Executive Briefings

Web 2.0 Could Have Bright Future in the Enterprise

As a standard enterprise tool, Web 2.0 has a bright future, one that companies are expected to spend $4.6bn on by 2013 to integrate into their corporate computing environments, according to a recent Forrester research report.
Though still considered an upstart technology, Forrester believes that conventional Web 2.0 elements--social networking, RSS, blogs, wikis, mashups, podcasting, and widgets--are fast becoming the norm for communicating with employees and customers. The report highlights mega-companies such as General Motors, McDonald's, Northwestern Mutual Life Insurance, and Wells Fargo among those who have already jumped into the Web 2.0 pool with both feet. Additionally, some 56 percent of North American and European enterprises consider Web 2.0 to be a priority in 2008, according to another recent Forrester survey.
"If I wanted to be anywhere in the Web 2.0 economy, I'd want to be on the enterprise side," report author and Forrester research analyst Oliver Young says.
Source: Information Week, http://www.informationweek.com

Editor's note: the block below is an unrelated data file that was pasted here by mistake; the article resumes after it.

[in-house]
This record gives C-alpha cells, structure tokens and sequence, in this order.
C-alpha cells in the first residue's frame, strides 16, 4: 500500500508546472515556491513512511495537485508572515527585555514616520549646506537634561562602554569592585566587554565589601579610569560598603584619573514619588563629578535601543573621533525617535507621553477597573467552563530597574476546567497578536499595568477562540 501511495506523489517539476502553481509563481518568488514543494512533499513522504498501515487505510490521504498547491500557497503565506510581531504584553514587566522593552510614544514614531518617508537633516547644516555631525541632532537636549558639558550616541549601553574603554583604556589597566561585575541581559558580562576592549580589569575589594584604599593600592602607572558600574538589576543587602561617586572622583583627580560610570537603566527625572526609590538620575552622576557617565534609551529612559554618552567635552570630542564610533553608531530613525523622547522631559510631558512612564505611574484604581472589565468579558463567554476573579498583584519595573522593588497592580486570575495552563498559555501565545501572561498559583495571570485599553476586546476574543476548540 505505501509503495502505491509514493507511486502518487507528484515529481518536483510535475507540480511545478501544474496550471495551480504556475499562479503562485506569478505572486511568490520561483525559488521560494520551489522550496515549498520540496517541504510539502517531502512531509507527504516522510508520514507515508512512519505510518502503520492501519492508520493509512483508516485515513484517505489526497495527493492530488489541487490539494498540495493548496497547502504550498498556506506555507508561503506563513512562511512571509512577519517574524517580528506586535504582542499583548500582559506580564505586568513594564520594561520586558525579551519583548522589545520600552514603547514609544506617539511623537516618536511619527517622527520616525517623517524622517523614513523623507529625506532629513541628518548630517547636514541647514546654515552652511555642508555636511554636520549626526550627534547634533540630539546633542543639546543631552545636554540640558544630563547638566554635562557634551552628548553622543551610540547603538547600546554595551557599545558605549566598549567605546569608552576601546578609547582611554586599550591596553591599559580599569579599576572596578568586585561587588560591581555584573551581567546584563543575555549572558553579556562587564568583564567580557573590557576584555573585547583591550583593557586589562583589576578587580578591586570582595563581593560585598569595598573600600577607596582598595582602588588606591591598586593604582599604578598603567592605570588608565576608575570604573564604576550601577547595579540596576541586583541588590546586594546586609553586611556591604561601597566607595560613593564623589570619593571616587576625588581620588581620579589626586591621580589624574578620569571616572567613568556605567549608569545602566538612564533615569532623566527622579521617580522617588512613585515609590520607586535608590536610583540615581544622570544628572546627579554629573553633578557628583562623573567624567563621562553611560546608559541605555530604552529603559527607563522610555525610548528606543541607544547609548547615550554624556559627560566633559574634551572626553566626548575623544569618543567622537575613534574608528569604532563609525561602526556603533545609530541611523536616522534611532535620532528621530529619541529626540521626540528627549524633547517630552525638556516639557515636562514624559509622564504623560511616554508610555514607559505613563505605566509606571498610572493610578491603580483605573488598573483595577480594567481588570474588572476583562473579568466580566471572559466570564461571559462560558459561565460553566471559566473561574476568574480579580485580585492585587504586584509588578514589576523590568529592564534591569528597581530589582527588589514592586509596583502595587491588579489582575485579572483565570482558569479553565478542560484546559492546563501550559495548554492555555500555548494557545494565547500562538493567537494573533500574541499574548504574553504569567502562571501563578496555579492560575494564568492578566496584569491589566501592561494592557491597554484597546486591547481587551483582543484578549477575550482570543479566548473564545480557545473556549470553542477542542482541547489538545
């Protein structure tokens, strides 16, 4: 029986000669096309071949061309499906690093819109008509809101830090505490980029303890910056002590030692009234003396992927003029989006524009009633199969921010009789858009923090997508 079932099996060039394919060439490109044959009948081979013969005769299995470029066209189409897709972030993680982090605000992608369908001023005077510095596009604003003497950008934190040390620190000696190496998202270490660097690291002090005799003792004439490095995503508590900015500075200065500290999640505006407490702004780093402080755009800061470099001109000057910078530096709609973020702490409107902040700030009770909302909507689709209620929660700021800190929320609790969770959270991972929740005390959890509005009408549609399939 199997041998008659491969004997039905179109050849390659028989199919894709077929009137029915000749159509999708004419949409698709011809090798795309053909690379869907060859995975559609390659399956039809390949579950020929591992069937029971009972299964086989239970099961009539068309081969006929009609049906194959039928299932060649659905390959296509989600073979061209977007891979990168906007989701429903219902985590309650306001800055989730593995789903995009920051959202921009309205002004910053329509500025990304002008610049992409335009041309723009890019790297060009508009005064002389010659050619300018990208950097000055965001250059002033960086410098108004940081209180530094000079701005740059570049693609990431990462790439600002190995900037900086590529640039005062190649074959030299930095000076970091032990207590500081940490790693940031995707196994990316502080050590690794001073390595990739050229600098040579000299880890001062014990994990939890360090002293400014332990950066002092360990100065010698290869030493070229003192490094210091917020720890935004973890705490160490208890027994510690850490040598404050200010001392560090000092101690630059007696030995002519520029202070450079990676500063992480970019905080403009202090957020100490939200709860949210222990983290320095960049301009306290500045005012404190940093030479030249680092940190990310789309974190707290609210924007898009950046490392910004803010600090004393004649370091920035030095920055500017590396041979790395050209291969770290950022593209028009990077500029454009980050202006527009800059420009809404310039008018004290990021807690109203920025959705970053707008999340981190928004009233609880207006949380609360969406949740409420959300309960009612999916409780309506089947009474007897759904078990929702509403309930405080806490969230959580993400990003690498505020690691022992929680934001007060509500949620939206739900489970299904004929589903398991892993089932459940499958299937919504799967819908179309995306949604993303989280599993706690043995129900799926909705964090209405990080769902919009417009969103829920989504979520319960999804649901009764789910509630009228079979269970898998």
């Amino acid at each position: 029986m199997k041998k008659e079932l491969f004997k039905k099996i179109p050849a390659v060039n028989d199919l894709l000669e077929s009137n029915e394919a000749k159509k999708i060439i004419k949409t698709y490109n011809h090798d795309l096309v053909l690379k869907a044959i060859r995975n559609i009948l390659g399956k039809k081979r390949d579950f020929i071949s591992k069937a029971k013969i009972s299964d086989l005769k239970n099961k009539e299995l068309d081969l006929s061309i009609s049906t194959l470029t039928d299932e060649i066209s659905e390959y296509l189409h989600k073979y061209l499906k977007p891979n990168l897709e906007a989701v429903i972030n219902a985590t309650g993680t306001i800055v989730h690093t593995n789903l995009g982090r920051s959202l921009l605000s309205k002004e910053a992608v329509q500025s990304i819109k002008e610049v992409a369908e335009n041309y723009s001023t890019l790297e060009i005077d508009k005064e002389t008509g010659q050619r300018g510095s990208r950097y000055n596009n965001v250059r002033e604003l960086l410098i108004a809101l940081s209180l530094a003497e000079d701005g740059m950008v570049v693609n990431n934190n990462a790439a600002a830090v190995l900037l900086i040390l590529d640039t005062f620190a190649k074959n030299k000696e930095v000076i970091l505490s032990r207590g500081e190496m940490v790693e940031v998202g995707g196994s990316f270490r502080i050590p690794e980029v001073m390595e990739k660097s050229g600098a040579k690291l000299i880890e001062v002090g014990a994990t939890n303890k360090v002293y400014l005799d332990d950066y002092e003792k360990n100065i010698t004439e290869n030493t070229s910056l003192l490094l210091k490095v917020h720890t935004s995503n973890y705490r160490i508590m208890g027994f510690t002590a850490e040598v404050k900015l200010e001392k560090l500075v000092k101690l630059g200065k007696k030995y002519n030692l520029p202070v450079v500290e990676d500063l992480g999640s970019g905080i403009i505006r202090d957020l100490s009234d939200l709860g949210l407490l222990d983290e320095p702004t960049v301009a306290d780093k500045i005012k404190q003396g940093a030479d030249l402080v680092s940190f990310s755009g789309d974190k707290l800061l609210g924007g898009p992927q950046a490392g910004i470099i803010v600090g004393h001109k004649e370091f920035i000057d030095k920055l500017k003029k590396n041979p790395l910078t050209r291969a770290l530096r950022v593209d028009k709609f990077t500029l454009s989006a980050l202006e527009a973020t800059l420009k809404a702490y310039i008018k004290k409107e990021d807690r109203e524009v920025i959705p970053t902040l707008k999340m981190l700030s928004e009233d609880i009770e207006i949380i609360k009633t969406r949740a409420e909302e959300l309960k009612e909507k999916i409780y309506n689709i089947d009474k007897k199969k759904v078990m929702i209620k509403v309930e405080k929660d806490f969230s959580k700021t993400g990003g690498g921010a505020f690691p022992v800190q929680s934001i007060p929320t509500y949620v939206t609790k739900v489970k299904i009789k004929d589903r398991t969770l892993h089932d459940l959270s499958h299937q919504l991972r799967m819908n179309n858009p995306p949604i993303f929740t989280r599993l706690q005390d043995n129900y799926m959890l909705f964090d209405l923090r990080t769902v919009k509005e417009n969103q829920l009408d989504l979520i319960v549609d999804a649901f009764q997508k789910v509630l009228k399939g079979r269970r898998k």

As a standard enterprise tool, Web 2.0 has a bright future, one that companies are expected to spend $4.6bn on by 2013 to integrate into their corporate computing environments, according to a recent Forrester research report.
Though still considered an upstart technology, Forrester believes that conventional Web 2.0 elements--social networking, RSS, blogs, wikis, mashups, podcasting, and widgets--are fast becoming the norm for communicating with employees and customers. The report highlights mega-companies such as General Motors, McDonald's, Northwestern Mutual Life Insurance, and Wells Fargo among those who have already jumped into the Web 2.0 pool with both feet. Additionally, some 56 percent of North American and European enterprises consider Web 2.0 to be a priority in 2008, according to another recent Forrester survey.
"If I wanted to be anywhere in the Web 2.0 economy, I'd want to be on the enterprise side," report author and Forrester research analyst Oliver Young says.
Source: Information Week, http://www.informationweek.com